Once, words had rendered Liesel useless, but now… she felt an innate sense of power. It happened every time she deciphered a new word or pieced together a sentence. She was a girl. In Nazi Germany. How fitting that she was discovering the power of words.

Having not yet learned to read and write at nearly ten years old, Liesel knew enough to realize that words had a power which she did not have access to. Now as she finally learns to read, the narrator explains how she gains access to that power. Because this learning comes late and feels like a struggle, the power of words seems more obvious to her than to children who learn to read early. As she and others in the story come to recognize, Hitler exercises dominion over Germany by the power of words, which allow him to sway the feelings of millions.

“You and your husband. Sitting up here.” Now she became spiteful. More spiteful and evil than she thought herself capable. The injury of words. Yes, the brutality of words.

Liesel reacts after Frau Hermann, the mayor’s wife, tells Liesel that they will no longer need her Rosa to do their washing, a job that Liesel’s family needed. Liesel believes the Hermanns can still afford to pay Rosa if they want to, and she expresses her anger the best way she can. She recognizes a turning point as she prepares to use words to strike back. Liesel will go on to call Frau Hermann “pathetic” for continuing to feel sorry for herself about her son’s death. Liesel knows that these words can wound because she herself understands loss. She resents that Frau Hermann has the luxury to wallow in her grief.

Yes, the Führer decided that he would rule the world with words. “I will never fire a gun,” he devised. “I will not have to.”… His first plan of attack was to plant the words in as many areas of his homeland as possible. He planted them day and night, and cultivated them.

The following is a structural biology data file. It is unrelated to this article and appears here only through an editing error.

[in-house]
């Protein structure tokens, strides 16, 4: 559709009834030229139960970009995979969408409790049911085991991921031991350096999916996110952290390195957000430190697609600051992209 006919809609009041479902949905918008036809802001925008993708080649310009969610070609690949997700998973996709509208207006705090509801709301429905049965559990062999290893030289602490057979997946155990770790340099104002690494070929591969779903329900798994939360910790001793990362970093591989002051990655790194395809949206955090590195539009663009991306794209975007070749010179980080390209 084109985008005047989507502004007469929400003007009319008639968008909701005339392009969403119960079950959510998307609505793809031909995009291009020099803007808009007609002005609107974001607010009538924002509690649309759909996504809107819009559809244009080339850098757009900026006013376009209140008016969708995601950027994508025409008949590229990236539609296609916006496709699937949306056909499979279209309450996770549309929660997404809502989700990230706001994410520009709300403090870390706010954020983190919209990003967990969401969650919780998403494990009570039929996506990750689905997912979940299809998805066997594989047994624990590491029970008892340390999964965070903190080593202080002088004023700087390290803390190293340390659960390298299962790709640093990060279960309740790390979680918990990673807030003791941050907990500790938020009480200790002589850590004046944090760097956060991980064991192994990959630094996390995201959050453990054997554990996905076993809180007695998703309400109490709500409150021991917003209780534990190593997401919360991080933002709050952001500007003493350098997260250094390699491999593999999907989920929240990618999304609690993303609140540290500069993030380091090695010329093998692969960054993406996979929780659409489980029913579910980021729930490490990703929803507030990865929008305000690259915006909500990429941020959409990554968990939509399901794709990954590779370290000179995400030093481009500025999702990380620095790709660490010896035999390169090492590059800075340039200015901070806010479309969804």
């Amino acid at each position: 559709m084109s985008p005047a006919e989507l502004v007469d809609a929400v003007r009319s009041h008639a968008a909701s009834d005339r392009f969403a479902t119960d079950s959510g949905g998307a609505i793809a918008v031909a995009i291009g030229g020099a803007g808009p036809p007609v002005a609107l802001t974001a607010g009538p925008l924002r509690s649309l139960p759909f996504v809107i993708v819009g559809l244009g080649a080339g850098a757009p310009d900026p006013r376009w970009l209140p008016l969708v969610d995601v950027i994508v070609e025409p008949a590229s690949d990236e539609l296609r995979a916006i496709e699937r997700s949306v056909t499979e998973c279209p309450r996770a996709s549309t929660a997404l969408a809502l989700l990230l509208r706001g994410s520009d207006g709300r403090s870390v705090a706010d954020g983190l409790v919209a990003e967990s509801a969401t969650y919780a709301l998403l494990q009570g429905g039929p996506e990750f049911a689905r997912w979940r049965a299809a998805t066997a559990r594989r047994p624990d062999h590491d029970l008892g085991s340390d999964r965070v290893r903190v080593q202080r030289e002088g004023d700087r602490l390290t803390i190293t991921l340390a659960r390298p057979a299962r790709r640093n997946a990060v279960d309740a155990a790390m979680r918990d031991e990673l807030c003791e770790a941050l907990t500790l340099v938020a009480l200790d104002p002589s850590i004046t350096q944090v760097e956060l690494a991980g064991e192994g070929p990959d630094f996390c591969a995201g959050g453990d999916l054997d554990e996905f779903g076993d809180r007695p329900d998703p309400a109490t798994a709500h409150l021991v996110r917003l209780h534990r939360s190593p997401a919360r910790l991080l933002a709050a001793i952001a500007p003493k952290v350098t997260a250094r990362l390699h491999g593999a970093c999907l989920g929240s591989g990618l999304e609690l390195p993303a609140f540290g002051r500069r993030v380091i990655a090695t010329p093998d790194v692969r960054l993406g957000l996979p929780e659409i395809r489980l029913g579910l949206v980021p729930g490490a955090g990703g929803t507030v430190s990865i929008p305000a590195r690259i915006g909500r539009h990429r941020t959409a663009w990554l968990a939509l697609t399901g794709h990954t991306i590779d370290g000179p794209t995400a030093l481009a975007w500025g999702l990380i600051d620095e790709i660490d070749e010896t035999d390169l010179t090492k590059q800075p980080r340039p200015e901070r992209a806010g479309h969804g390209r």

This excerpt comes from Max’s story titled “The Word Shaker,” which begins realistically but then continues as an allegory. In the story, “word shakers” are the people who know and control the power of words, which grow in trees. Most people do their word shaking in support of the Führer, but one—whom we recognize as Liesel—grows a different kind of tree, thanks to her understanding of a man whom readers recognize as Max. As Max notes, the Führer’s power comes almost entirely from his words and from other people spreading them, but if a word shaker spreads different words, those will also have power.

The words. Why did they have to exist? Without them, there wouldn’t be any of this. Without words, the Führer was nothing. There would be no limping prisoners, no need for consolation or wordly tricks to make us feel better.

Liesel encounters Max during his march to Dachau. This trauma, along with all of the other deaths and losses that she has witnessed over the past few years, makes Liesel break down as she stands in the Hermanns’ library. Here, she blames words for all of this suffering and death, and she proceeds to completely destroy one of Ilsa Hermann’s books. Liesel’s belief that words are the cause of the Führer’s power and all those associated losses has merit. However, words can be used to make good things happen, too, a possibility that Liesel, in her pain, cannot recognize at this moment.

Ilsa Hermann… gave her a reason to write her own words, to see that words had also brought her to life. “Don’t punish yourself,” she heard her say again, but there would be punishment and pain, and there would be happiness, too. That was writing.

Instead of being angry about Liesel’s destruction of her book—not to mention the repeated thefts from her library—Ilsa Hermann brings Liesel a blank notebook and asks Liesel to resist punishing herself for her actions. She does not want Liesel to avoid words as either a punishment for her bad behavior or because words can do harm. Instead, she wants Liesel to use her own power of words for good. Liesel recognizes that the act of writing carries its own pain and punishment, but she accepts the challenge. Ilsa Hermann knows that, in addition to having talent—and perhaps more important—Liesel has a story that should be told.